Although Infrared rays are at the opposite end of the rainbow
UV shielding is not enough

In this series we are looking at UVC and Infrared waves and how they effect our skin.

UVC  is the shortest and the highest energy UV with wavelengths 280nm and shorter.

UVC RAYS

UVC are 280nm and shorter, these rays are highly dangerous to the skin, and yet not many people are aware of them, this is due to the fact that when it comes to the sun, most of these are filtered out by the biosphere.

However we are subjected to them from most office lighting!

  • UVA Rays, these are the longest rays which you can read about here.
  • UVB Rays you can read all about here.

Infrared Rays

Before you read this, it is recommended to read the article on electromagnetic waves.

Infrared waves omit wave lengths that are shorter than microwaves, and longer then visible wave lengths.

Infrared waves are referred to as infrared radiation (IR), they consist of wavelengths ranging from 760 nm to 1 mm,

They can be subdivided into 3 types of increasing wavelengths:

  • IR-A (760–1400 nm)
  • IR-B (1400–3000 nm)
  • IR-C (3000 nm–1 mm)

Interestingly half of the solar energy that reaches the earth’s surface is in the infrared radiation range, this type of solar, is expected to have significant affects on our skin.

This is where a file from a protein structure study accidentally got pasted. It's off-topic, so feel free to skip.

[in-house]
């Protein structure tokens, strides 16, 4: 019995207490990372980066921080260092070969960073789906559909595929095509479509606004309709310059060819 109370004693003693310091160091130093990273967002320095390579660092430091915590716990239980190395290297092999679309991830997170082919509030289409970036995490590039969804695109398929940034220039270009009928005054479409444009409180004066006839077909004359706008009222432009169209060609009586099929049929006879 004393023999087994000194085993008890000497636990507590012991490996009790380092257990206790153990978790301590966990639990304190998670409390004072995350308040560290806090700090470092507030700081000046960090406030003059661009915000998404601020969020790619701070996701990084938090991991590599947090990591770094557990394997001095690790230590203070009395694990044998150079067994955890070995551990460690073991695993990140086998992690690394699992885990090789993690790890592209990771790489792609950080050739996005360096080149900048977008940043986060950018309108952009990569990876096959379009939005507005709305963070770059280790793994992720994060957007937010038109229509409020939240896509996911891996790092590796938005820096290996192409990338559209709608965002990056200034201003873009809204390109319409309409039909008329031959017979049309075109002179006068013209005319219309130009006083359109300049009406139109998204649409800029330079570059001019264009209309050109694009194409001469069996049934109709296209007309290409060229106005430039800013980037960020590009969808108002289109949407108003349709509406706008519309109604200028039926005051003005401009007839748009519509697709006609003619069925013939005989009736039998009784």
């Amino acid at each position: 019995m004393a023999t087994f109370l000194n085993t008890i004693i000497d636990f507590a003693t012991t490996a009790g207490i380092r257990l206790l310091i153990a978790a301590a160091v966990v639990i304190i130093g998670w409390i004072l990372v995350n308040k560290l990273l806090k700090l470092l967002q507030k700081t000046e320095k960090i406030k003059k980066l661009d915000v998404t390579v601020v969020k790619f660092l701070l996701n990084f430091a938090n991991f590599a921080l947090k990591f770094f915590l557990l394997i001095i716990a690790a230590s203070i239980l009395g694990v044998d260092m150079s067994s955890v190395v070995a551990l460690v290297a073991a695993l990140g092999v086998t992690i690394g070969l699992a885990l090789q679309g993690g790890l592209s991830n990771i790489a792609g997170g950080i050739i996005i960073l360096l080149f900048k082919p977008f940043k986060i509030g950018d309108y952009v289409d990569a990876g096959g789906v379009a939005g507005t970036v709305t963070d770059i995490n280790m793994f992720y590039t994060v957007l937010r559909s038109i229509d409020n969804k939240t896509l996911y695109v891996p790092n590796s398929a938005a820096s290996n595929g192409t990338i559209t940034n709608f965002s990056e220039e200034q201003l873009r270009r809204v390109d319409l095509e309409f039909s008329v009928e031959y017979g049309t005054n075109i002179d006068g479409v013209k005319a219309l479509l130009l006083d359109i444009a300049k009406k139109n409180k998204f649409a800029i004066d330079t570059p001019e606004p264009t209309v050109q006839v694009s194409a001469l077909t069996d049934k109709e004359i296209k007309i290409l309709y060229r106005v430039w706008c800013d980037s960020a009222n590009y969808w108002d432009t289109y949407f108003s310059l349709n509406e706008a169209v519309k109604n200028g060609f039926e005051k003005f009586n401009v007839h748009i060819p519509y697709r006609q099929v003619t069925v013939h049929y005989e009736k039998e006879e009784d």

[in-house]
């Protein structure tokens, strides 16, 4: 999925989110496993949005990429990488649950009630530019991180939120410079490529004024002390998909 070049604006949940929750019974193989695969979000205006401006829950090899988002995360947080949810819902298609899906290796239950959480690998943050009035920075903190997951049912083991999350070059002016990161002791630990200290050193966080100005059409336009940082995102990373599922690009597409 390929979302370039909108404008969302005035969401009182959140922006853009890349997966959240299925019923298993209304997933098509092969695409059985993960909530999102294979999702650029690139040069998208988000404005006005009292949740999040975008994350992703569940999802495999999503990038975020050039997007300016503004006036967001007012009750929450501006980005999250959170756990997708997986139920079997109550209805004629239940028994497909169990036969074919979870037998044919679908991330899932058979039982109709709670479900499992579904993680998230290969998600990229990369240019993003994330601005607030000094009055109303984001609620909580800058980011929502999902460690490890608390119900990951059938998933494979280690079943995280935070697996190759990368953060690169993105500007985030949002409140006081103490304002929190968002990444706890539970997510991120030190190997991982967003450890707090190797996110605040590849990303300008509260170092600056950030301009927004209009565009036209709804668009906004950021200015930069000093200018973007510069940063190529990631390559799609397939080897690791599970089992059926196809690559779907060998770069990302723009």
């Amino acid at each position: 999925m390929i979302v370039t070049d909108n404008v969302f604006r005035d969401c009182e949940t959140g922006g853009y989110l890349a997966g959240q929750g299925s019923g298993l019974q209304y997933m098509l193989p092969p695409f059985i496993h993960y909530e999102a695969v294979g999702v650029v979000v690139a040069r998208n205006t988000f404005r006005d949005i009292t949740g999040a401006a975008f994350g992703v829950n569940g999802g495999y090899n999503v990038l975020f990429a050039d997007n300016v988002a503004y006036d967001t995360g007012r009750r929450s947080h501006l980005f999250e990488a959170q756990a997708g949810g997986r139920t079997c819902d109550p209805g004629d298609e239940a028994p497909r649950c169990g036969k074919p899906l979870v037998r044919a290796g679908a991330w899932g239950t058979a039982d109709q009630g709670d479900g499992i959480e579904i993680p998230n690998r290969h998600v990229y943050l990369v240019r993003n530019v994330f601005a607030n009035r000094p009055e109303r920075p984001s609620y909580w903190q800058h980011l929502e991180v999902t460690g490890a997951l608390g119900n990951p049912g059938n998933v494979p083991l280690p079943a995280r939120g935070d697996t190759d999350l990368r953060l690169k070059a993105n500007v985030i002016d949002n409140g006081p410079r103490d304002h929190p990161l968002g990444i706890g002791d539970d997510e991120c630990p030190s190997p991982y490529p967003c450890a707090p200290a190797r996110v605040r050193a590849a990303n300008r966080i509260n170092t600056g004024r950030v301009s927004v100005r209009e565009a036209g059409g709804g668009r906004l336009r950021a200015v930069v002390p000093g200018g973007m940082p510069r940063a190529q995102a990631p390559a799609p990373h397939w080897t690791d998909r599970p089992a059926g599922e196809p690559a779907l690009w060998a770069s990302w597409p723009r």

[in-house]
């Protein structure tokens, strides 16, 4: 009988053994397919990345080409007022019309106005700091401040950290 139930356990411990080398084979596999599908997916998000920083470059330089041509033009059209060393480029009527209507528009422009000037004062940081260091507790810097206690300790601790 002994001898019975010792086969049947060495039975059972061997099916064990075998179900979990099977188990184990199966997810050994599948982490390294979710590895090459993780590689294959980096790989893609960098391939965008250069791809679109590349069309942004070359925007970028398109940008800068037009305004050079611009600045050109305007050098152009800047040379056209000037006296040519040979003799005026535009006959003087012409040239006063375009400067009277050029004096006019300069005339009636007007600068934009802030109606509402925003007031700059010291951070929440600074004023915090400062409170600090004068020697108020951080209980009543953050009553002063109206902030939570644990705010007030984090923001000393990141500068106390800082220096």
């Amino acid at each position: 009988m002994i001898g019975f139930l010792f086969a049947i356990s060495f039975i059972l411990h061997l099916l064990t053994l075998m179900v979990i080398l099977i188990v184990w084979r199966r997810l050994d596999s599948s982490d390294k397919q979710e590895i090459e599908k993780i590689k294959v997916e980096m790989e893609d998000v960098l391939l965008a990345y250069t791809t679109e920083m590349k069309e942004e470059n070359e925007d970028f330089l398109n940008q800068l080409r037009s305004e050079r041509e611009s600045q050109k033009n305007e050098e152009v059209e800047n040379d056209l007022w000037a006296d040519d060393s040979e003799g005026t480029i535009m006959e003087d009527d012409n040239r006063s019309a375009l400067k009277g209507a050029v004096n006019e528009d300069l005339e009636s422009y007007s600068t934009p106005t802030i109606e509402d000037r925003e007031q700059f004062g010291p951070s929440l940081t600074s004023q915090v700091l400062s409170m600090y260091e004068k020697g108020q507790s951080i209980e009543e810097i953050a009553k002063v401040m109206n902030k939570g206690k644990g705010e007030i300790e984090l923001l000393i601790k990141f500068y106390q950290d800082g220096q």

IR radiation transmits heat in the form of energy, which leads to raised temperature in the skin; under direct radiation the skin can heat up to more than 40°C, erythema of the skin or redness is often caused by chronic exposure to heat.

Whilst they have failed to reveal themselves for decades, recent studies have shown that infrared can have the following devastating effects on the skin.

The Naked Truth

These poisonous rays are really underestimated, clinical evidence has found, skin exposed to chronic heat can break down in the dermis.

It is now thought, that they have similar sun poisoning effects as ultraviolet light rays.

They can destroy collagen, creating solar elastosis deep in the dermis, which is similar to photo ageing.

Infrared rays can create a clinical condition known as reticular pigmentation, which is an unusual pattern of pigmentation on the skin.

They can also cause oxidation, creating free radicals and causes the release of heat shock proteins, these break down the connective tissue which can lead to an increased risk of skin cancer.

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